Companies thrive on predictability, a characteristic not traditionally associated with innovation. Innovation is messy, especially when you open it by bringing in external ideas and technologies. Counterintuitive though it may seem, by adding the right structure, open innovation can become not only predictable, but a sustainable competitive advantage.
Strong processes = Strong performers
A recent survey on Open Innovation in large companies revealed that 78% report practicing open innovation, but most lack standardized procedures and decision-making driven by metrics. Results from the Boston Consulting Group’s survey, The Most Innovative Companies 2013 indicate that the lack of strong processes is actually holding these companies back.
What gives innovation leaders their edge? According to BCG, strong processes are one of the most important innovation strengths. Strong performers are more likely to use standardized processes for tracking project development and for applying clear and transparent decision-making criteria. As proof, BCG points to Procter & Gamble.
P&G uses a rigorous four-stage process to make innovation systemic, replicable, reliable, and integral to its business. Their efforts have paid off with three P&G products in the top ten most successful product introductions in 2012 (according to research firm SymphonyIRI). Want more proof of the impact the right process and tools can have on an innovation program? Just look at Whirlpool’s dramatic innovation turnaround.
From innovation zero to hero
Beginning from its relatively non-innovative origins, Whirlpool has rapidly turned innovation, including open innovation, into a core competency. Before its transformation, Whirlpool was a conservative company in a slow-moving, commodity business fixated primarily on quality and price. In 1999, driven by a directive from the CEO, Whirlpool sought to become a leader in innovation and to set the pace of change in their market.
As JD Rapp, VP, Business Process Management at Whirlpool Corporation, explains, their innovation process is highly structured by design. Open Innovation is worked directly into this process, serving not as a stand-alone strategy, but rather as support for discovery, technology development and commercialization. The illustration below represents the workflow used by Whirlpool, covering everything from idea generation and business case formation to experimentation and large scale commercialization.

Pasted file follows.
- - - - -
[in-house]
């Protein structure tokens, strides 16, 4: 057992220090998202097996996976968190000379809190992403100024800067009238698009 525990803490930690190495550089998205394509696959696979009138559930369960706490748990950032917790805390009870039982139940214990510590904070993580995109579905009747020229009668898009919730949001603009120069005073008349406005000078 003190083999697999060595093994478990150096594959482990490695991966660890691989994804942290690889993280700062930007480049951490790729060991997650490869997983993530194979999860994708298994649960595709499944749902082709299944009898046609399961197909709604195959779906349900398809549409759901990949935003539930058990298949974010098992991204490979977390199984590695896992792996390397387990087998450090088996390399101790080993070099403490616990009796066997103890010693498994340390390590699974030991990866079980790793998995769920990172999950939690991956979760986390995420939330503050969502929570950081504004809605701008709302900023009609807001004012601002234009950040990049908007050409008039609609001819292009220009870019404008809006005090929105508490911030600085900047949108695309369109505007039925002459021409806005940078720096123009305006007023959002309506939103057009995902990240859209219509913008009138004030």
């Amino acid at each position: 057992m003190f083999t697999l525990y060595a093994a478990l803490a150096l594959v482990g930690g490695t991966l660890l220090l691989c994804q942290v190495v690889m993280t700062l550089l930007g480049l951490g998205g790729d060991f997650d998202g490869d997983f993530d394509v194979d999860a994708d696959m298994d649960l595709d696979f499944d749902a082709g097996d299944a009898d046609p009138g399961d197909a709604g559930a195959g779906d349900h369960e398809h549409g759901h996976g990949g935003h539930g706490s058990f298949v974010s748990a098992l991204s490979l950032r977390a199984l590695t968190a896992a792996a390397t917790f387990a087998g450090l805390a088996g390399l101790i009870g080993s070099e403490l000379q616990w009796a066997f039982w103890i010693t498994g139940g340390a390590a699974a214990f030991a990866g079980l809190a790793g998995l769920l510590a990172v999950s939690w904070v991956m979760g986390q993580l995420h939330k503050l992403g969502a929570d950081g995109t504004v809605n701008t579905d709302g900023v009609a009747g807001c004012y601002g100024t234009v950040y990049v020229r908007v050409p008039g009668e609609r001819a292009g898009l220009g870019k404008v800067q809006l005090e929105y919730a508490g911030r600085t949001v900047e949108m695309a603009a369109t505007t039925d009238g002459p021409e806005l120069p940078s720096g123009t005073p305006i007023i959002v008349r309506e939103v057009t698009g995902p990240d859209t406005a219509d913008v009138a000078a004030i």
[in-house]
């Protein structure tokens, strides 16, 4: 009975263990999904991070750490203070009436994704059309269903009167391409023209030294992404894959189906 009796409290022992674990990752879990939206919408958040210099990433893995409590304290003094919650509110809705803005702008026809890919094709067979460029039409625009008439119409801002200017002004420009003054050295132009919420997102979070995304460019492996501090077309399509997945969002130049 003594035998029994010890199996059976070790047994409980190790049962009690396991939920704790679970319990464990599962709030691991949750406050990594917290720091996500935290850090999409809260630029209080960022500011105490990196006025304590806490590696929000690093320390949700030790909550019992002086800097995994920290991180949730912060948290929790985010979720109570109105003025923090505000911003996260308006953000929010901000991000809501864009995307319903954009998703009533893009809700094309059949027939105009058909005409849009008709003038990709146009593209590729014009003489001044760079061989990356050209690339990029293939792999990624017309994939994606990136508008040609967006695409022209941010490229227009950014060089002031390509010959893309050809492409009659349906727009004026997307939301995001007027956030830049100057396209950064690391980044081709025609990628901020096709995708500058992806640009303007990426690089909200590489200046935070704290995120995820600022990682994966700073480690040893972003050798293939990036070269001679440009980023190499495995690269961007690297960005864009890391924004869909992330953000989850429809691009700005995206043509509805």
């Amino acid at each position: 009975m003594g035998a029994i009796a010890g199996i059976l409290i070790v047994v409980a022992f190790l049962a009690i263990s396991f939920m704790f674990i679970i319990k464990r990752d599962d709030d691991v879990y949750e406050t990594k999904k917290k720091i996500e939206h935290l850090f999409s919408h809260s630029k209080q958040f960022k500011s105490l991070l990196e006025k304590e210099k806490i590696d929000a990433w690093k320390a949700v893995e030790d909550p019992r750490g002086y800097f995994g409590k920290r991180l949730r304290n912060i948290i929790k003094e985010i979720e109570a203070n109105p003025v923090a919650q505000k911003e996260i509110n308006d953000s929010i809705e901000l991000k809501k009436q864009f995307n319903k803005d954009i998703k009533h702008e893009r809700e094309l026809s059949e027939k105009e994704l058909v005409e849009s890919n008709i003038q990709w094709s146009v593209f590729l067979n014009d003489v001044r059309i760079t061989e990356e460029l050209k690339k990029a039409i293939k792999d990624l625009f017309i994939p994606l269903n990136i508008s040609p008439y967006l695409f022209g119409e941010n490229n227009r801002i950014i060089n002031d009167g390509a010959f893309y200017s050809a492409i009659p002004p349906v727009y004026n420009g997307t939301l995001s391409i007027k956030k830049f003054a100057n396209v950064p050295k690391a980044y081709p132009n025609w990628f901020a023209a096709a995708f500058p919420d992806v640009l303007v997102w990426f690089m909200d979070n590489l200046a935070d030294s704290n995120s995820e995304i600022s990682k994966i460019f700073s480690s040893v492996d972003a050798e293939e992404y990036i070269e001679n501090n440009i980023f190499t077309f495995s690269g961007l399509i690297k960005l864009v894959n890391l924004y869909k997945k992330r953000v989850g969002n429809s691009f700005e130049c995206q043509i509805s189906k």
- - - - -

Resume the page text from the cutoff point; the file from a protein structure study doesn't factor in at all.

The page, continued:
Each stage includes stringent requirements for moving forward. Typically, only 1 idea out of 10 will advance. Before an innovation project makes it to market, it must compete against mainstream projects for resources. This process ensures that only the best projects, wherever they’re from, are launched. Rapp emphasizes that innovation projects are given go/no go decision because of processes and tools, not just opinions. To encourage participation and information dissemination, any employee can log-in to see details of any idea using Whirlpool’s Innovation Pipeline. Whirlpool also keeps track of shelved or cancelled projects.
The outcome of their efforts is remarkable. Prior to the transformation, average sales values were declining approximately 2% per year. That trend has been completely reversed, with prices climbing on average by 2% in aggregate. Revenues are also up, according to the 2012 Whirlpool Annual Report, revenues for 2012 were up 3%. Additionally, Whirlpool has finally been ranked amongst the most innovative companies.
Making innovation reliable
Making innovation predictable isn’t as impossible as it sounds. The successes achieved by Whirlpool and P&G demonstrate that innovation can be a reliable, systemic part of the business. Whether it’s Open Innovation, Technology Scouting, internal Innovation Management or some mix of the three, standardized processes and tools offer the structure that enable innovation to thrive. In our experience, software plays a key role in adding structure while still allowing the system to be flexible, efficient and not a burden. Visit the Inova website to learn more about how software supports open innovation and about the capabilities and functionalities key to a successful open innovation program.